Today, genetic modification experts from the University of Maryland in the United States have demonstrated the first test results of one of their longest and most interesting projects – a genetically modified fungus aimed at destroying the malaria virus in African regions suffering from it. In particular, specialists have already carried out the first field tests outside the laboratories in the territory of a village in Burkina Faso in West Africa and found that their modified fungus actually copes with the destruction of the malaria virus, effectively penetrating the mosquito carriers and ignoring it all other types of insects and living creatures, which is important.
It is worth noting that we are talking about a fungus called Metarhizium pingshaensei, which is a natural antibiotic against the malaria virus in its natural habitat – however, in its altered genetic form, it shows even higher toxicity to malaria mosquitoes, with significantly less consumption of the specific volume of the fungus.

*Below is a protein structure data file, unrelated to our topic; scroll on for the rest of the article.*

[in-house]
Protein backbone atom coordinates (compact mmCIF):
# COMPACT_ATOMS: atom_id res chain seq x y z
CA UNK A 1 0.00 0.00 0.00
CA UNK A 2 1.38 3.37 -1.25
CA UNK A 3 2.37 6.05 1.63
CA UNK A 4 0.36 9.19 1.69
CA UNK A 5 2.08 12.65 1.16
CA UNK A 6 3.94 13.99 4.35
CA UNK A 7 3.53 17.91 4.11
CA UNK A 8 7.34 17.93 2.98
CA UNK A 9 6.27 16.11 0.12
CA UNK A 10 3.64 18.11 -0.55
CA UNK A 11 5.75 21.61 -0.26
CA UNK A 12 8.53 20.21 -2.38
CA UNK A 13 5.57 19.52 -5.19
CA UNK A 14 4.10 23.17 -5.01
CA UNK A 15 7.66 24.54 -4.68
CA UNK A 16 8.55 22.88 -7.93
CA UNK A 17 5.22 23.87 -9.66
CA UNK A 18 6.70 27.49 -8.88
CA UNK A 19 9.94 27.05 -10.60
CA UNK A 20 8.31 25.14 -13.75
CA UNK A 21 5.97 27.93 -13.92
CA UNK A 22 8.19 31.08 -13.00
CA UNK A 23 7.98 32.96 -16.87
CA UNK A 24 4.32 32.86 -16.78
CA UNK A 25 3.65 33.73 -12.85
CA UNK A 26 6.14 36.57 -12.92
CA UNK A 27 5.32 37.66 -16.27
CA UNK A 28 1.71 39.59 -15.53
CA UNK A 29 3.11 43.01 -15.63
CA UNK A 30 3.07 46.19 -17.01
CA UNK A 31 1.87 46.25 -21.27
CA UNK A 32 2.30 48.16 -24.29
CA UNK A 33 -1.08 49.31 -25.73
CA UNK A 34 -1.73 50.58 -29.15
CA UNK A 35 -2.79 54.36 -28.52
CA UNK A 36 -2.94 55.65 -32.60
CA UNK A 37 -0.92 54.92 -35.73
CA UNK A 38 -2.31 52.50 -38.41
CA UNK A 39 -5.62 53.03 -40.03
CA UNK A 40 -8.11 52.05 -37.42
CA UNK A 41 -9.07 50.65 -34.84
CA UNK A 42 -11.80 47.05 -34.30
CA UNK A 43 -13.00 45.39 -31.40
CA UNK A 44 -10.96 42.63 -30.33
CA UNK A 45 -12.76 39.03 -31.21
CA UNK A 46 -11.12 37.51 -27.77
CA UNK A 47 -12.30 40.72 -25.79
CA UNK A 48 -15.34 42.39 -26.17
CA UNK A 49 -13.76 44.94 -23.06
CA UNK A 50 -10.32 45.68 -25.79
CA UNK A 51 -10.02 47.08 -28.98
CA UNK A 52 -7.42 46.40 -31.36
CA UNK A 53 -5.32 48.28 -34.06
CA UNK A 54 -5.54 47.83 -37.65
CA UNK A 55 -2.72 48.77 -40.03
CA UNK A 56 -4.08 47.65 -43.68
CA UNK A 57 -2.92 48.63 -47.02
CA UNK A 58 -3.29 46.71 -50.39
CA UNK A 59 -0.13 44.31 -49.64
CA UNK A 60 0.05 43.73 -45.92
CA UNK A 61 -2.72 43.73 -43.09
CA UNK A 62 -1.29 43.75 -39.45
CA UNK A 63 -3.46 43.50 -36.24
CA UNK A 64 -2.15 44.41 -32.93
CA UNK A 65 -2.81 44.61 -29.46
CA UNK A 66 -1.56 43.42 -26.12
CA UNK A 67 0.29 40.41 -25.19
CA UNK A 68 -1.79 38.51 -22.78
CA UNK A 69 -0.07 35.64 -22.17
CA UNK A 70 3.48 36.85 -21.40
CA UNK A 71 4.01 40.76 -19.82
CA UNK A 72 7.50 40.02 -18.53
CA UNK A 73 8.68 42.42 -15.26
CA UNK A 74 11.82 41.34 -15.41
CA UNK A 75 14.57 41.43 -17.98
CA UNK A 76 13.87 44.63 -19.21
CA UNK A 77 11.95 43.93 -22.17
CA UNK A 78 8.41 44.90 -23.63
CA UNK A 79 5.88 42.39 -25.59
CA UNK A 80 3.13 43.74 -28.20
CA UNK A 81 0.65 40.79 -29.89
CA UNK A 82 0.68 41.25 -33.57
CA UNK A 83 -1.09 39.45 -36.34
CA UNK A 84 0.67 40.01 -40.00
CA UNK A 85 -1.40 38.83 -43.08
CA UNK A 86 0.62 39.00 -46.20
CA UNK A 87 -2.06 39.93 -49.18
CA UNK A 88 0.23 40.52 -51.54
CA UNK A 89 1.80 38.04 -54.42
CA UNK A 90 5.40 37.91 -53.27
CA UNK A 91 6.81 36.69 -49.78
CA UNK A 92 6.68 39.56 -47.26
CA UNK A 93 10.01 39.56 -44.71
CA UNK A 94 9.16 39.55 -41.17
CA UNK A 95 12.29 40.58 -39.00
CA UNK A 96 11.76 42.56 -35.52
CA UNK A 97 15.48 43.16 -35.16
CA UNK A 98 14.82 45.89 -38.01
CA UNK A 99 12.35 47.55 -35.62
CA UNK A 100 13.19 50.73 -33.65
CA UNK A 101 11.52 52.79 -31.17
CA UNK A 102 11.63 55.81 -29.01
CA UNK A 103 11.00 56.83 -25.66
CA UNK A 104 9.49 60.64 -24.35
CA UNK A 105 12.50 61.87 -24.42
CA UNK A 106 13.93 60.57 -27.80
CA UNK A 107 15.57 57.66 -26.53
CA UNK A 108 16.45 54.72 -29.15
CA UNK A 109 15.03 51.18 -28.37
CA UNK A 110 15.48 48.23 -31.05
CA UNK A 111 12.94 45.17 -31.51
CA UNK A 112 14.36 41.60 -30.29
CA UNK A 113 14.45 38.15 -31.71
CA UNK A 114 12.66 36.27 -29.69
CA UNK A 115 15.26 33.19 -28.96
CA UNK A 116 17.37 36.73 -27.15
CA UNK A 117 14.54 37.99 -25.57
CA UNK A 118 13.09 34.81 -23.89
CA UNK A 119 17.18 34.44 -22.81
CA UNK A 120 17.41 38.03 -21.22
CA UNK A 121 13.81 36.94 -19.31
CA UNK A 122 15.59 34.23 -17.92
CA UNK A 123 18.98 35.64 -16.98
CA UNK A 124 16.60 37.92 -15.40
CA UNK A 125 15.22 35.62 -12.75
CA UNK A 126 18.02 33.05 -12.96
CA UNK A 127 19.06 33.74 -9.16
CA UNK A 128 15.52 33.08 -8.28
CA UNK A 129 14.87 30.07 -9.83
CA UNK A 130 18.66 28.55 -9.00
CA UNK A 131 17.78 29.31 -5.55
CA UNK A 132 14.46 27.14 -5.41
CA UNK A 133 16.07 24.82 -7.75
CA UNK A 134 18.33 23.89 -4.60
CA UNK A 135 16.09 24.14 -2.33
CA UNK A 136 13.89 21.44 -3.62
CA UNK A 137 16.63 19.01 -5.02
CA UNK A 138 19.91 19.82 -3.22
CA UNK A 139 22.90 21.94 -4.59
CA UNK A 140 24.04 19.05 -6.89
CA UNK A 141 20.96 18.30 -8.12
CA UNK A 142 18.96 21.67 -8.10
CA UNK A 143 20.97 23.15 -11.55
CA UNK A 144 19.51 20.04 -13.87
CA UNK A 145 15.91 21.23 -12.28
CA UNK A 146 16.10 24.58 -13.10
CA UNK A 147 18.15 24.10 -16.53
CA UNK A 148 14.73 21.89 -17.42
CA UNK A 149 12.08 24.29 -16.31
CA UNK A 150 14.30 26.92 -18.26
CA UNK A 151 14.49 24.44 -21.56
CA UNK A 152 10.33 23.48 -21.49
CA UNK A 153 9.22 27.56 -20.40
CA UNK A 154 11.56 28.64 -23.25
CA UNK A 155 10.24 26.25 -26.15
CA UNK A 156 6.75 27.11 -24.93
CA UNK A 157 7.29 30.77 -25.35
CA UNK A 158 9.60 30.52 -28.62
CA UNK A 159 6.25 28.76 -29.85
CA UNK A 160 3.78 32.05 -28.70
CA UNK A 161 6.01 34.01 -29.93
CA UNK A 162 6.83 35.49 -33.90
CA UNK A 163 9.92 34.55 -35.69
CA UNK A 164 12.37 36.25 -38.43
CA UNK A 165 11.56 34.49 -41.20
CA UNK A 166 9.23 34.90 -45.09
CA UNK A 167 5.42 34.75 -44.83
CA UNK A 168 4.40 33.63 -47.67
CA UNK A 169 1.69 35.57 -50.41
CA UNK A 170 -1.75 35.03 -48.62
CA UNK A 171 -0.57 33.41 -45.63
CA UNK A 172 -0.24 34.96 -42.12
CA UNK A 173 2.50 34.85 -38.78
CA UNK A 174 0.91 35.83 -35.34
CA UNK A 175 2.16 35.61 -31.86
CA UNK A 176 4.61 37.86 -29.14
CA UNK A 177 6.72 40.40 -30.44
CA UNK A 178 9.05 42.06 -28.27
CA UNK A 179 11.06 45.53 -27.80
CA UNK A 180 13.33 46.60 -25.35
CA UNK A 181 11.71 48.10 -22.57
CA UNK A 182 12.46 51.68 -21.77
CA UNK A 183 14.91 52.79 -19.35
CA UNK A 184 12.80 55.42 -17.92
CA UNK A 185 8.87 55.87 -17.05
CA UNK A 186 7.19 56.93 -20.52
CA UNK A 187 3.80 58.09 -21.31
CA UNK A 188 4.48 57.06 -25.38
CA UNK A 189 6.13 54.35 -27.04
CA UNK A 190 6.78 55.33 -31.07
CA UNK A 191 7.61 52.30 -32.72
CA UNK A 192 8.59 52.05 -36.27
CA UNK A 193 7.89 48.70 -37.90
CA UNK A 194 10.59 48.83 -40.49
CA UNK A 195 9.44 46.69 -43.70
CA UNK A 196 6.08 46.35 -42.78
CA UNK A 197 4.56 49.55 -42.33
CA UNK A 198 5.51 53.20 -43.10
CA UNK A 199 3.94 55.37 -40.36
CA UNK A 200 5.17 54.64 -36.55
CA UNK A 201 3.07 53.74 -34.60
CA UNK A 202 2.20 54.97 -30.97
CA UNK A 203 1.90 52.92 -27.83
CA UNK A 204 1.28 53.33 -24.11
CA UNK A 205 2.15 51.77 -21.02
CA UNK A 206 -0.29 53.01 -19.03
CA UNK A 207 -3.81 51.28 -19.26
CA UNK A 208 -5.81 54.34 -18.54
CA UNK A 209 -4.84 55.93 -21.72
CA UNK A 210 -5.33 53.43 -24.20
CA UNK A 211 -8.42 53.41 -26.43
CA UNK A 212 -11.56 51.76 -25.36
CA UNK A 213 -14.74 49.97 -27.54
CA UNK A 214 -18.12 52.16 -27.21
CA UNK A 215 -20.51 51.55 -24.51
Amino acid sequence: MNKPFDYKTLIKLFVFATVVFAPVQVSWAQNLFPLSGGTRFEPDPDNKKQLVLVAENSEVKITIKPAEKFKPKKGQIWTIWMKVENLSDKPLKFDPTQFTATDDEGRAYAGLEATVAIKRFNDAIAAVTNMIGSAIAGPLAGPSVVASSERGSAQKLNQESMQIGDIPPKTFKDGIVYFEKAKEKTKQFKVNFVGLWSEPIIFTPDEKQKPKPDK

Experts point out that in the genetic modification the poisons of the North African scorpion and the Australian Pseudomonas spider were also used – and the ability not to touch other insects with their action, scientists are also obliged to change some genetic markers and features that affect malaria mosquitoes. According to preliminary results, already in the first two weeks with the help of this fungus it was possible to reduce the spread of malaria by about 45%, which is really a big and excellent indicator, especially given the rapid dynamics of malaria development.
Thus, inspired by the first success, specialists will surely want to try some other options and configurations of this fungus against malaria – it is expected that very soon specialists will begin the second phase of the genetic modification of the fungus in order to make it even more concentrated, which will save a good initial amount used fungal raw materials. In addition, they talk about the desire to reduce its cost.